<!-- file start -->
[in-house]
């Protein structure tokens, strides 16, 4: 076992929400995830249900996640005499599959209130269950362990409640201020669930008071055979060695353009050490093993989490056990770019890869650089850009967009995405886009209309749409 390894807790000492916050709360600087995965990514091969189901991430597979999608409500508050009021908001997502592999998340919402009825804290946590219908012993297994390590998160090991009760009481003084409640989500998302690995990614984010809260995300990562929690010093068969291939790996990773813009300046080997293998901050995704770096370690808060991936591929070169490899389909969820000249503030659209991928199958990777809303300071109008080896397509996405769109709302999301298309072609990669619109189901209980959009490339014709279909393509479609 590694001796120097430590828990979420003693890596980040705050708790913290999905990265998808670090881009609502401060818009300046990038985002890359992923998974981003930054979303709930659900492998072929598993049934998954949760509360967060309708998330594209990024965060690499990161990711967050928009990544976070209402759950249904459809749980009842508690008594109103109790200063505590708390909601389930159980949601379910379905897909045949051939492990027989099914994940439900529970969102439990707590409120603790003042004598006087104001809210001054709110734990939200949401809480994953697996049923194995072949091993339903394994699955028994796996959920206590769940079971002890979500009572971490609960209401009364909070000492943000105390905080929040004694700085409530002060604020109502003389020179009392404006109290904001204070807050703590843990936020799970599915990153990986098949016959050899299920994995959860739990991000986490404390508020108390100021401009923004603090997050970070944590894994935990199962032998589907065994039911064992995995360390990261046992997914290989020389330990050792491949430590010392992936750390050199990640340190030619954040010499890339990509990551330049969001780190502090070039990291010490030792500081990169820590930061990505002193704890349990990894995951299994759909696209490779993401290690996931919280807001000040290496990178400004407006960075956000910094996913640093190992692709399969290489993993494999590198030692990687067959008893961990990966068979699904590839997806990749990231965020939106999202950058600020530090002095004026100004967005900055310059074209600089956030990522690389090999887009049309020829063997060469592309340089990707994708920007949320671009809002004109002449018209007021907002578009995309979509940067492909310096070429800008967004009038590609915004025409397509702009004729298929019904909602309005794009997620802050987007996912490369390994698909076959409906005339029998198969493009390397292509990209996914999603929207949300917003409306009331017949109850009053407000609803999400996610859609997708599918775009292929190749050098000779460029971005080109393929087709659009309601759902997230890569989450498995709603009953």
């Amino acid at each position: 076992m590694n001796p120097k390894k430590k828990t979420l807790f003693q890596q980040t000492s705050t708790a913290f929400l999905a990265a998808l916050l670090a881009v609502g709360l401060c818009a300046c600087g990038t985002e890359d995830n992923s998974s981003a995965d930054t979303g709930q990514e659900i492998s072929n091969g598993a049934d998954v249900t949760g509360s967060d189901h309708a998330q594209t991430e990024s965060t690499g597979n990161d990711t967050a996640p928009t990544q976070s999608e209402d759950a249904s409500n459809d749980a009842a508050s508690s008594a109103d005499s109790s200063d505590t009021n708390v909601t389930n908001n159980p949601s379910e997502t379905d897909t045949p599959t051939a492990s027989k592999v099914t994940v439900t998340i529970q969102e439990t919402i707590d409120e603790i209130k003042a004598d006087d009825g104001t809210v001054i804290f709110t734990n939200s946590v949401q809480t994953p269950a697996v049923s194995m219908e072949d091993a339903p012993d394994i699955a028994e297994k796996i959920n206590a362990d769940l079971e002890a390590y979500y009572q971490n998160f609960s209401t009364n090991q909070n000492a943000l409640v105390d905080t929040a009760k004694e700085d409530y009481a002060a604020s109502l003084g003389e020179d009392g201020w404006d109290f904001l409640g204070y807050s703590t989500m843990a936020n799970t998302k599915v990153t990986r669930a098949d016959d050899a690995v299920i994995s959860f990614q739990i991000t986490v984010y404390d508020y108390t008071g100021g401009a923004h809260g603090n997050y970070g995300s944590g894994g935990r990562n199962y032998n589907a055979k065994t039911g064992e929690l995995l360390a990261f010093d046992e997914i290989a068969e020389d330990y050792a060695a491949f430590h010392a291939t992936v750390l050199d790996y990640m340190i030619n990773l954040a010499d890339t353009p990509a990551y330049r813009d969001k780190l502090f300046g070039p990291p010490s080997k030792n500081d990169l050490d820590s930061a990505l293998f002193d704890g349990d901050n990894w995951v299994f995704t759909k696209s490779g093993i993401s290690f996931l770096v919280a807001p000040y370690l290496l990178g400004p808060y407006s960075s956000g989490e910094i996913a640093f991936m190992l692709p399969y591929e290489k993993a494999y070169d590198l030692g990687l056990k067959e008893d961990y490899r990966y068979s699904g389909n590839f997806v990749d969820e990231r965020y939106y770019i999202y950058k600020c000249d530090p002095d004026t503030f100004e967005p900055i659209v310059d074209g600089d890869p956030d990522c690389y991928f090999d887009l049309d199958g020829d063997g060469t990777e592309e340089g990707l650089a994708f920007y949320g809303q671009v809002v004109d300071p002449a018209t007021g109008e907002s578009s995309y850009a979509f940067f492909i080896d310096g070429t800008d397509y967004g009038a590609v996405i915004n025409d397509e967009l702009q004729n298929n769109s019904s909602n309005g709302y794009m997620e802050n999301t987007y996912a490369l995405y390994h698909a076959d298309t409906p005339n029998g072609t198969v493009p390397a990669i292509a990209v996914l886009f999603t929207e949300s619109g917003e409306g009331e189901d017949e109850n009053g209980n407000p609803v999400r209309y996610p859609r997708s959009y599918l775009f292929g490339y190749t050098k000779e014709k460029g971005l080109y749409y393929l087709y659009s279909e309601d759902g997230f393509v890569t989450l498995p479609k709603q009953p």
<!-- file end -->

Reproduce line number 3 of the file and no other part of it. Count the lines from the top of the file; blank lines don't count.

């Amino acid at each position: 076992m590694n001796p120097k390894k430590k828990t979420l807790f003693q890596q980040t000492s705050t708790a913290f929400l999905a990265a998808l916050l670090a881009v609502g709360l401060c818009a300046c600087g990038t985002e890359d995830n992923s998974s981003a995965d930054t979303g709930q990514e659900i492998s072929n091969g598993a049934d998954v249900t949760g509360s967060d189901h309708a998330q594209t991430e990024s965060t690499g597979n990161d990711t967050a996640p928009t990544q976070s999608e209402d759950a249904s409500n459809d749980a009842a508050s508690s008594a109103d005499s109790s200063d505590t009021n708390v909601t389930n908001n159980p949601s379910e997502t379905d897909t045949p599959t051939a492990s027989k592999v099914t994940v439900t998340i529970q969102e439990t919402i707590d409120e603790i209130k003042a004598d006087d009825g104001t809210v001054i804290f709110t734990n939200s946590v949401q809480t994953p269950a697996v049923s194995m219908e072949d091993a339903p012993d394994i699955a028994e297994k796996i959920n206590a362990d769940l079971e002890a390590y979500y009572q971490n998160f609960s209401t009364n090991q909070n000492a943000l409640v105390d905080t929040a009760k004694e700085d409530y009481a002060a604020s109502l003084g003389e020179d009392g201020w404006d109290f904001l409640g204070y807050s703590t989500m843990a936020n799970t998302k599915v990153t990986r669930a098949d016959d050899a690995v299920i994995s959860f990614q739990i991000t986490v984010y404390d508020y108390t008071g100021g401009a923004h809260g603090n997050y970070g995300s944590g894994g935990r990562n199962y032998n589907a055979k065994t039911g064992e929690l995995l360390a990261f010093d046992e997914i290989a068969e020389d330990y050792a060695a491949f430590h010392a291939t992936v750390l050199d790996y990640m340190i030619n990773l954040a010499d890339t353009p990509a990551y330049r813009d969001k780190l502090f300046g070039p990291p010490s080997k030792n500081d990169l050490d820590s930061a990505l293998f002193d704890g349990d901050n990894w995951v299994f995704t759909k696209s490779g093993i993401s290690f996931l770096v919280a807001p000040y370690l290496l990178g400004p808060y407006s960075s956000g989490e910094i996913a640093f991936m190992l692709p399969y591929e290489k993993a494999y070169d590198l030692g990687l056990k067959e008893d961990y490899r990966y068979s699904g389909n590839f997806v990749d969820e990231r965020y939106y770019i999202y950058k600020c000249d530090p002095d004026t503030f100004e967005p900055i659209v310059d074209g600089d890869p956030d990522c690389y991928f090999d887009l049309d199958g020829d063997g060469t990777e592309e340089g990707l650089a994708f920007y949320g809303q671009v809002v004109d300071p002449a018209t007021g109008e907002s578009s995309y850009a979509f940067f492909i080896d310096g070429t800008d397509y967004g009038a590609v996405i915004n025409d397509e967009l702009q004729n298929n769109s019904s909602n309005g709302y794009m997620e802050n999301t987007y996912a490369l995405y390994h698909a076959d298309t409906p005339n029998g072609t198969v493009p390397a990669i292509a990209v996914l886009f999603t929207e949300s619109g917003e409306g009331e189901d017949e109850n009053g209980n407000p609803v999400r209309y996610p859609r997708s959009y599918l775009f292929g490339y190749t050098k000779e014709k460029g971005l080109y749409y393929l087709y659009s279909e309601d759902g997230f393509v890569t989450l498995p479609k709603q009953p």